CBS Sunday Morning Human Composting: The rising interest in natural burial

As more people search online for information regarding human composting techniques, we will discuss them here. Due to Marie Eaton’s internet fame, everyone is looking for her. Due to their decision to choose a new location for the burial, we have included information on her, Marie Eaton, and her brother Wayne Dodge for the benefit of our readers. To learn more, keep reading the article.

CBS Sunday Morning Human Composting

CBS Sunday Morning Human Composting

Marie Eaton always manages to locate whatever she misplaced in her garden at her residence in Bellingham, Washington. He’s in the garden when I go outside, she claimed. And each time I’m beneath a maple tree, I find myself saying, “Oh yeah, Wayne, you’re here.” Wayne Dodge, her brother, was an enthusiastic gardener who had a soft spot for Japanese maple trees. However, he had a fall in 2021 that left him quadriplegic. The 71-year-old doctor contracted pneumonia a few months later. “As a doctor, he knew what that meant; they call pneumonia the old man’s friend,” Eaton remarked. And that is how he decided to depart. Although we were heartbroken to lose him, we respected that decision.

Wayne had opted for a relatively new alternative to burial or cremation: natural organic reduction, more commonly known as human composting. The process that turns the body into soil happens naturally. In Marie Eaton’s garden, some of it is spread out beneath the Japanese maples. It’s gorgeous, like gorgeous, gorgeous mulch, she added. What do you tell folks who hear this and think, “That just sounds a little creepy or a little strange,” Tracy enquired. Eaton responded, “I might ask them to consider a little bit what traditional burial entails, which is embalming a body, placing it inside a lead-lined coffin, and placing it inside a concrete vault in the ground, as though we’re pretending the person isn’t dead.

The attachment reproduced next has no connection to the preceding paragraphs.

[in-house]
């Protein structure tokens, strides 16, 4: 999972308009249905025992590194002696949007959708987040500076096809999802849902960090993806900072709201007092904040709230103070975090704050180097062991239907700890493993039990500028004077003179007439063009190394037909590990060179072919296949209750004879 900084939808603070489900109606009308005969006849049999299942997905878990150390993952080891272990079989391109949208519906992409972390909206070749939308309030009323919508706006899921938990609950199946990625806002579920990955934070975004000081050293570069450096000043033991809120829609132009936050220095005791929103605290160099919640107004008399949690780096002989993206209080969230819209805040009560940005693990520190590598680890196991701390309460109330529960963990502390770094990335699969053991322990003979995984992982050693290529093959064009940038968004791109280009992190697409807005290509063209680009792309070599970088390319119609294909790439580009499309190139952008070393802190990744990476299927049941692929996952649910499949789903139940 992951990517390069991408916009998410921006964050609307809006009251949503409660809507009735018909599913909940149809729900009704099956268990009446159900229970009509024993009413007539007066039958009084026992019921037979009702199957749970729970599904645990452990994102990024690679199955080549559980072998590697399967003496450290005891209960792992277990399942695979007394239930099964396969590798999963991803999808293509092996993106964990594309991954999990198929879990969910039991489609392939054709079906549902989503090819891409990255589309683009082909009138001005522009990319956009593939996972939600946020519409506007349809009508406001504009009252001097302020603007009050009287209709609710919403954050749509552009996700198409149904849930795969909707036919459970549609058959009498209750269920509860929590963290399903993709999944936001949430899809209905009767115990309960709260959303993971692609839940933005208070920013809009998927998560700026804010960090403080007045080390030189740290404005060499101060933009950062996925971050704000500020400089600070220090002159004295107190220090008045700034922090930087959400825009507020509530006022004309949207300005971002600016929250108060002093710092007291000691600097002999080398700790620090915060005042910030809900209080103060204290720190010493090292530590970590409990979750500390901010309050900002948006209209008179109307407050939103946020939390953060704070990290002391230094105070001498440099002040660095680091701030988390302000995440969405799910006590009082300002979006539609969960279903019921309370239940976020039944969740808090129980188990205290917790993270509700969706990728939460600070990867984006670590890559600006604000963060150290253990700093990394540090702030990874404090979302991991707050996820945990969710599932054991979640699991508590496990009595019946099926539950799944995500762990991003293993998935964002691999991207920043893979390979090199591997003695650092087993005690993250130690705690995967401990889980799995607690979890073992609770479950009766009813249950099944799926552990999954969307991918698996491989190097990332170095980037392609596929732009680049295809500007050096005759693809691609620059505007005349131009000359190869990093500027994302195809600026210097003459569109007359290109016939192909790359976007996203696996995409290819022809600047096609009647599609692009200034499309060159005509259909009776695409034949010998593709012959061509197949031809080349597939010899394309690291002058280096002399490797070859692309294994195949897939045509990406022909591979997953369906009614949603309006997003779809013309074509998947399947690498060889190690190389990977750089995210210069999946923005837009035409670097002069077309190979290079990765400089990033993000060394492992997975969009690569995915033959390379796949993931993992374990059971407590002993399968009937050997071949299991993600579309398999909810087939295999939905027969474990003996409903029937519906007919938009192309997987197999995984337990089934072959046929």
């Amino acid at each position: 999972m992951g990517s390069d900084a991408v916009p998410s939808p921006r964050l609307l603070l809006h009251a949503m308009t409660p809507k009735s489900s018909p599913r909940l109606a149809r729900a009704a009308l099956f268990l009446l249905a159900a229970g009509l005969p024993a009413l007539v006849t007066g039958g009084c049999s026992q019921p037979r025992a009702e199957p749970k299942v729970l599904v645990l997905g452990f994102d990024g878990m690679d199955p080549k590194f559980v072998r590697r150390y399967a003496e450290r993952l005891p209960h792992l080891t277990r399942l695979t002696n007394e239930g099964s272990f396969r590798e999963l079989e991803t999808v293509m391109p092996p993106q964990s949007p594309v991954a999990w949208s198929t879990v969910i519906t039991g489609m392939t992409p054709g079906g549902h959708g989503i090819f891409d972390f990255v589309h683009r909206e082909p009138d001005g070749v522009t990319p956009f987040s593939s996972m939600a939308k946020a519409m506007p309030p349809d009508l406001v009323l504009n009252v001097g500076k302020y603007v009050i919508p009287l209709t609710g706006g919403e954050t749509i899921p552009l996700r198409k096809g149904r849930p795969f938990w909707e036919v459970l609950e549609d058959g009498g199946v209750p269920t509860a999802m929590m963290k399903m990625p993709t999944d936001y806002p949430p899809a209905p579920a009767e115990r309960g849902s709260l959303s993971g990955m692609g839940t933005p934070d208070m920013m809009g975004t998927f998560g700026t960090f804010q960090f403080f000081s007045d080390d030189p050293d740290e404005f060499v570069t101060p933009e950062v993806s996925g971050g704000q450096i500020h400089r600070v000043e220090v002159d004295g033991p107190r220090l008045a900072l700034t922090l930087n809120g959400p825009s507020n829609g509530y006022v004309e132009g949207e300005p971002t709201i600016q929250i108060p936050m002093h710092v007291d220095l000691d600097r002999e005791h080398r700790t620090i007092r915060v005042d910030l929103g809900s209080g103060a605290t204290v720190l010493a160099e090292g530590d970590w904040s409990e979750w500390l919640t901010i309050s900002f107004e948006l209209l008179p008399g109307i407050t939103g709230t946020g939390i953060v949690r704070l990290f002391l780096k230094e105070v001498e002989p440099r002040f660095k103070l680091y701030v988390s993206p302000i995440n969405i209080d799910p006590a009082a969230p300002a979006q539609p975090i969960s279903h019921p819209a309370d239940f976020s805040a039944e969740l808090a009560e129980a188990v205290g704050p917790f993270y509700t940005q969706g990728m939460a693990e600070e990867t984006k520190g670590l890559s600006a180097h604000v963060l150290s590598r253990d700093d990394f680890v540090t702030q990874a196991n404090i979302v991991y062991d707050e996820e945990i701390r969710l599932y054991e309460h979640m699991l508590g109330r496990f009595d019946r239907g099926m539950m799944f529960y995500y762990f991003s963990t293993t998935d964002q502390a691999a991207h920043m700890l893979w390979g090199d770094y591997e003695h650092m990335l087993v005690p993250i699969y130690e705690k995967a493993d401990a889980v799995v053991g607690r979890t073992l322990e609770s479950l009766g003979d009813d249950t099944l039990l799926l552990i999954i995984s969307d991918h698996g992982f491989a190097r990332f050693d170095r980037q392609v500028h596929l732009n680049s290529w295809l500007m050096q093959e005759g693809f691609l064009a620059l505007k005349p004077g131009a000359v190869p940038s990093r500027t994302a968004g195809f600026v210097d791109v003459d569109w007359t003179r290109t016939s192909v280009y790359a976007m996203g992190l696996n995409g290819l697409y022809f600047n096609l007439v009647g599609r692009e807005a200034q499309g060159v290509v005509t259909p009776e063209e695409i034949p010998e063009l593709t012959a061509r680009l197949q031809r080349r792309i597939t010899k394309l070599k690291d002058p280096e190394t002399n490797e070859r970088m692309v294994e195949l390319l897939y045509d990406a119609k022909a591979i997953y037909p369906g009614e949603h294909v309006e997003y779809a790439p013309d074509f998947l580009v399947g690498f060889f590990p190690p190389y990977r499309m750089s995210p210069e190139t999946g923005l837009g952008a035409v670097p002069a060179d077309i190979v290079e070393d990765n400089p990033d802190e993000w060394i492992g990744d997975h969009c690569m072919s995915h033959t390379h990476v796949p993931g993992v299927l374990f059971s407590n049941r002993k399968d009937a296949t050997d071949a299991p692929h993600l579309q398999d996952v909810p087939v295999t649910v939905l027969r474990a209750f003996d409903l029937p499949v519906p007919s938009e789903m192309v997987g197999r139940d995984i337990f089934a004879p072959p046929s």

That, in my opinion, is considerably creepier than this process of returning to the earth naturally. At Recompose in Seattle, the nation’s first human composting facility, Eaton’s brother underwent that procedure. The company’s creator and CEO, Katrina Spade, showed Tracy the location where families can attend a memorial service while their deceased loved one is wrapped in organic plant material like straw and woodchips. The deceased person’s body is often laid out here, and at the conclusion of the ceremony, it is passed through the threshold vessel. On the opposite side is a collection of 8-foot-long stainless steel containers that have been filled with more natural material to speed up decomposition.

Neksha Gupta

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